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Linear Text: It's What We're Used To...

We all grew up writing linear text, but the Internet demands a different form.

Anyone older than 10 has been raised to read linear text, to write linear text, to think in linear terms, and to consider linearity essential to good exposition of information and ideas.

We consider linear thinking the "right" way to think and to present information. As they said in Alice in Wonderland, "Start at the beginning, and when you come to the end, stop."

Optimized Hypertext™ is as different from linear text as a prix fixe menu from an open buffet: dining prix fixe, the chef decides what you will eat and in what order, dining buffet you decide what you'll eat and when.

Simple enough! But because we have all been raised on linear thinking and writing, we must actively train ourselves in buffet-style "hyper-thinking" in order to write good hypertext.

First, we must realize and accept that there is another way of thinkinghyper-thinking—and that this is as valid and useful as linear thinking.

Actually, we already know a lot about hyper-thinking because our lives are patterned that way. Although biological life is a continuum and other aspects of life—education, child-rearing, financial success—often appear to be linear, in fact much of our life is discontinuous: we move from place to place, we change partners and jobs, we take and lose interest in people, ideas and things.

Each of these life experiences may be seen as a discrete "meaningful object." Many do not depend on linearity for their meaning to us: we could encounter them in a different order and they would still have meaning to us.

Back to our prix fixe vs buffet analogy: in designing a menu, the prix fixe chef works to make a harmonious, varied succession of presentations and flavors. She avoids repetition (pasta in the soup, pasta in the salad, pasta in the main course). She works to create an interesting and satisfying experience on the diner's behalf.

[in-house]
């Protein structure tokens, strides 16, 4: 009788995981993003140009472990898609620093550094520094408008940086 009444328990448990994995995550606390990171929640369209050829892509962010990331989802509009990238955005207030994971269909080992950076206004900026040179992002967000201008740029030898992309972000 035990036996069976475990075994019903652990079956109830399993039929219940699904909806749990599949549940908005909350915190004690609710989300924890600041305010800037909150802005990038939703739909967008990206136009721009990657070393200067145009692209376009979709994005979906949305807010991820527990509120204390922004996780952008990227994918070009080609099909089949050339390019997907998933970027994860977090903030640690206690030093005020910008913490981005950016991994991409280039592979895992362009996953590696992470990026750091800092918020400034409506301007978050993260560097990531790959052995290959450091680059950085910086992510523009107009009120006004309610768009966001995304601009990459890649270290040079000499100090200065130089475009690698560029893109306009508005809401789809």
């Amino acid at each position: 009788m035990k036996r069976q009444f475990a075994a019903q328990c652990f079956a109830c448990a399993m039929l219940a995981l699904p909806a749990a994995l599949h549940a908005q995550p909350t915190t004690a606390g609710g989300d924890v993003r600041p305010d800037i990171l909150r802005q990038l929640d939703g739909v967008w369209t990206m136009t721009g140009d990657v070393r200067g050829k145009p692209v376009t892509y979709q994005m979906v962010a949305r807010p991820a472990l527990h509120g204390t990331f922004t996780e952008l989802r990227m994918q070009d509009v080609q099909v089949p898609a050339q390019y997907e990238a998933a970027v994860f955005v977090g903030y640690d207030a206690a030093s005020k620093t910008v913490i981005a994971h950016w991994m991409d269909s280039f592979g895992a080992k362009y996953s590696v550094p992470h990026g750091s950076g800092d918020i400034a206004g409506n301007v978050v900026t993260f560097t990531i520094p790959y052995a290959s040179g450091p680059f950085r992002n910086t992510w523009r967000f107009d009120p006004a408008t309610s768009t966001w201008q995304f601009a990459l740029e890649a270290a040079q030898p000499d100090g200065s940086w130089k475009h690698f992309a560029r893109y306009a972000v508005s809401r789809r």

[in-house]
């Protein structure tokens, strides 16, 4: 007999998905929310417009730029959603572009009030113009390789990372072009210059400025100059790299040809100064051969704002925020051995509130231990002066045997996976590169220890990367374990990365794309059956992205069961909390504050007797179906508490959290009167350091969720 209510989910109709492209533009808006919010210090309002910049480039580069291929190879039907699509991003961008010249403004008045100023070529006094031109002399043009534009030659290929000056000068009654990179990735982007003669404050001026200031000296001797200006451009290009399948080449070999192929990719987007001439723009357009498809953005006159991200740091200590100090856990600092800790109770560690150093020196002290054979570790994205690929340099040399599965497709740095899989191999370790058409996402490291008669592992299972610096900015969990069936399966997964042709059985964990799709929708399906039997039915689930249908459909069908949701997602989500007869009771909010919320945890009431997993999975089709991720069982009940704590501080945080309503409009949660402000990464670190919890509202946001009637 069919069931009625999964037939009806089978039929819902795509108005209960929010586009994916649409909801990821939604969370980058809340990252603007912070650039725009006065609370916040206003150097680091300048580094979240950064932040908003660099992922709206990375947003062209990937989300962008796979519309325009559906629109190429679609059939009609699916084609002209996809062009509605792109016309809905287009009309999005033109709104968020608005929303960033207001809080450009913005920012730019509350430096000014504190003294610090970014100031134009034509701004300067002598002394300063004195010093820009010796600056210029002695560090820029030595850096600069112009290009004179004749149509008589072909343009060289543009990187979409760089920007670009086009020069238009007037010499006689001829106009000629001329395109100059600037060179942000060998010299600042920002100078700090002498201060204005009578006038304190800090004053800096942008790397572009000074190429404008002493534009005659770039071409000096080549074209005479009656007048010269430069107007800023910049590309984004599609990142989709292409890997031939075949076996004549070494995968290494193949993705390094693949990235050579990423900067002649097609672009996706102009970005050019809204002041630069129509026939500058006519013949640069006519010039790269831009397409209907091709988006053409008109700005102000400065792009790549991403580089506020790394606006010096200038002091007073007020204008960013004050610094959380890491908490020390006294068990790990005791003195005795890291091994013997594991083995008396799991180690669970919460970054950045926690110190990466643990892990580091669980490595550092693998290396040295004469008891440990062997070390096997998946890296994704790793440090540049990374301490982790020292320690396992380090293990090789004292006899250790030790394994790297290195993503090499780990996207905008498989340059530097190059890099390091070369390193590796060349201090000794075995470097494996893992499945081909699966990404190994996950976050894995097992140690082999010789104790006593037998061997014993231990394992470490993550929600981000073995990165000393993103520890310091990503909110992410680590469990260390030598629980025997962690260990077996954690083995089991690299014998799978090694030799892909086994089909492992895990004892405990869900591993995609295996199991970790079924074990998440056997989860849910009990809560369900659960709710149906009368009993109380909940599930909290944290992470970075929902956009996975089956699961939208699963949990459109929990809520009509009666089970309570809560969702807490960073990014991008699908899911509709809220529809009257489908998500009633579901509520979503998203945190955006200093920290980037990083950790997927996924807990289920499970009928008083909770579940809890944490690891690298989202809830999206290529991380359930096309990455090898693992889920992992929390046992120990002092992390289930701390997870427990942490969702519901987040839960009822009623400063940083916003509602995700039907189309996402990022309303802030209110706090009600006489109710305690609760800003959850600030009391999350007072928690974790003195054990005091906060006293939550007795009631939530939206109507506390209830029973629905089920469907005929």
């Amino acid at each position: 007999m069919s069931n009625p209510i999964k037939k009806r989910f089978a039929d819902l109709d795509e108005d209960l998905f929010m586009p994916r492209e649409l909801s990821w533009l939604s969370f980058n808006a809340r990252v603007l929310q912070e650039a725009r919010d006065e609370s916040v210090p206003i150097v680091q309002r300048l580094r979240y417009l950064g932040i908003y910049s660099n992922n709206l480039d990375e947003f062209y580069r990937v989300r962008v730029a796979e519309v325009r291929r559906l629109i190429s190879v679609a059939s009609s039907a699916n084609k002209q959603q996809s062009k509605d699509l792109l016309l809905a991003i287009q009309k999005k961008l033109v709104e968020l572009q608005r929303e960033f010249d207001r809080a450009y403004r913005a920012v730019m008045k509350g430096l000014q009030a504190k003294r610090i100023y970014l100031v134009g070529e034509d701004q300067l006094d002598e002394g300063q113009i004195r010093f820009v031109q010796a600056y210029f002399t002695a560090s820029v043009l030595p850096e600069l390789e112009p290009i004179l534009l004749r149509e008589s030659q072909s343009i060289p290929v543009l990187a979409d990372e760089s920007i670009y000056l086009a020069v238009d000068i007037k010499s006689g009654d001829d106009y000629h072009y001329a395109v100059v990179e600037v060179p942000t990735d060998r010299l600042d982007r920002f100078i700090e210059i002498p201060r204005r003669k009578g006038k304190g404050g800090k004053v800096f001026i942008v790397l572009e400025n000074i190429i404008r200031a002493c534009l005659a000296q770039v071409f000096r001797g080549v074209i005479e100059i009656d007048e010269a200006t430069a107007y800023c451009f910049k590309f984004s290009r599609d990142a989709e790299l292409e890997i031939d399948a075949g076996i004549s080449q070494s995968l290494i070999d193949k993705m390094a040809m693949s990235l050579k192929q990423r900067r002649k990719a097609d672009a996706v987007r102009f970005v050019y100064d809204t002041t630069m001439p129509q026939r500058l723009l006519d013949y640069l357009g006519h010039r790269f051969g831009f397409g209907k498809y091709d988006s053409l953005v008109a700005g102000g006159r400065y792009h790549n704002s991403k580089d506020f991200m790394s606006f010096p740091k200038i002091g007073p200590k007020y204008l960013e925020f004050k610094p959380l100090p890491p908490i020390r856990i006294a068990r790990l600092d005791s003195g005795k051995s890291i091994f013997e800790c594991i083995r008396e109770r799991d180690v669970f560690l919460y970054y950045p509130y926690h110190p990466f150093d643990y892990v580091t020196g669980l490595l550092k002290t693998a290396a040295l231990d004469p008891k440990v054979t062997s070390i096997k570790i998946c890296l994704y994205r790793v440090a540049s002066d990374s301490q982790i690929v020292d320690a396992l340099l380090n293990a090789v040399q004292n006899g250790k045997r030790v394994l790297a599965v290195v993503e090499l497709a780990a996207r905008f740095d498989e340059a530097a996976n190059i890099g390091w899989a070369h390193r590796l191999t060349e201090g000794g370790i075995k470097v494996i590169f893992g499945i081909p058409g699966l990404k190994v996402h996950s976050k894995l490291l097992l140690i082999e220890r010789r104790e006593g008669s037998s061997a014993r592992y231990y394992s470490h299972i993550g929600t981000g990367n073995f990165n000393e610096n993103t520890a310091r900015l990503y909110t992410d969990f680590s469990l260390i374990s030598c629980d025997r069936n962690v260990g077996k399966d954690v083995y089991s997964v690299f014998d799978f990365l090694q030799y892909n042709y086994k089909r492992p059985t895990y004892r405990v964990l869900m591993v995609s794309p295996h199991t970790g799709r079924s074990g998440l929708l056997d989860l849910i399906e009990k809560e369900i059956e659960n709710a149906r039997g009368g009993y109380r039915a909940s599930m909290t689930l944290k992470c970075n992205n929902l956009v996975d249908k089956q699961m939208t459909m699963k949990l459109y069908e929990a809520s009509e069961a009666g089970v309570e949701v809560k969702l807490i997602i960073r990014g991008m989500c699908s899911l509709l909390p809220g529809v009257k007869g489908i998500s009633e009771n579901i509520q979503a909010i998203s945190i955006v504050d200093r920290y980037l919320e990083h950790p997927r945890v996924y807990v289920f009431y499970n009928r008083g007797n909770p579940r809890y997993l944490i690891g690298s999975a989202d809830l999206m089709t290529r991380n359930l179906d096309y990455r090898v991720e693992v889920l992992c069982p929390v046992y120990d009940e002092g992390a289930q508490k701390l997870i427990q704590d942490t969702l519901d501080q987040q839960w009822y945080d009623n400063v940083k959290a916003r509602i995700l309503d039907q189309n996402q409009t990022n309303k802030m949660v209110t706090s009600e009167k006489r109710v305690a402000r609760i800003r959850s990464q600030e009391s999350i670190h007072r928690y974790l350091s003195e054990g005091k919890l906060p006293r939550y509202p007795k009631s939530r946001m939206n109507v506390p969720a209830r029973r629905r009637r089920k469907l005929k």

The buffet chef thinks differently: variety is not constrained. He can have pasta in a half-dozen dishes and this will be a virtue rather than a fault. He concentrates not on the progression and harmony of dishes, but on the presentation and quality of each dish itself. He leaves the linear dining experience—what is eaten and in what order—to each diner individually.

Note: the buffet chef thinks differently! He must anticipate a broader range of likes and dislikes. He knows the diner may pick up any dish first, and any dish last, and he cannot depend on linearity for a satisfying dining experience. Each dish must be a delicious experience in itself.

In fact, the variety of a buffet is its main appeal: you're hungry for steak, I'm hungry for fish, and we can both satisfy our cravings as we like, at once. If we're very hungry we'll take many dishes. If we're not, or are dieting, we'll choose and dine quite differently. It's up to us.

So how does the writer think in order to write so that readers can start anywhere, go from there to anywhere else, and stop anywhere, satisfied? More...


Linear Text: What It Is & Why It's Not Right for the Web

How to Write Optimized Hypertext™

All About Optimized Hypertext™

What Makes a Good Web Page?

What Makes a Good Website?

Links: Inbound & Outbound

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Tom Brosnahan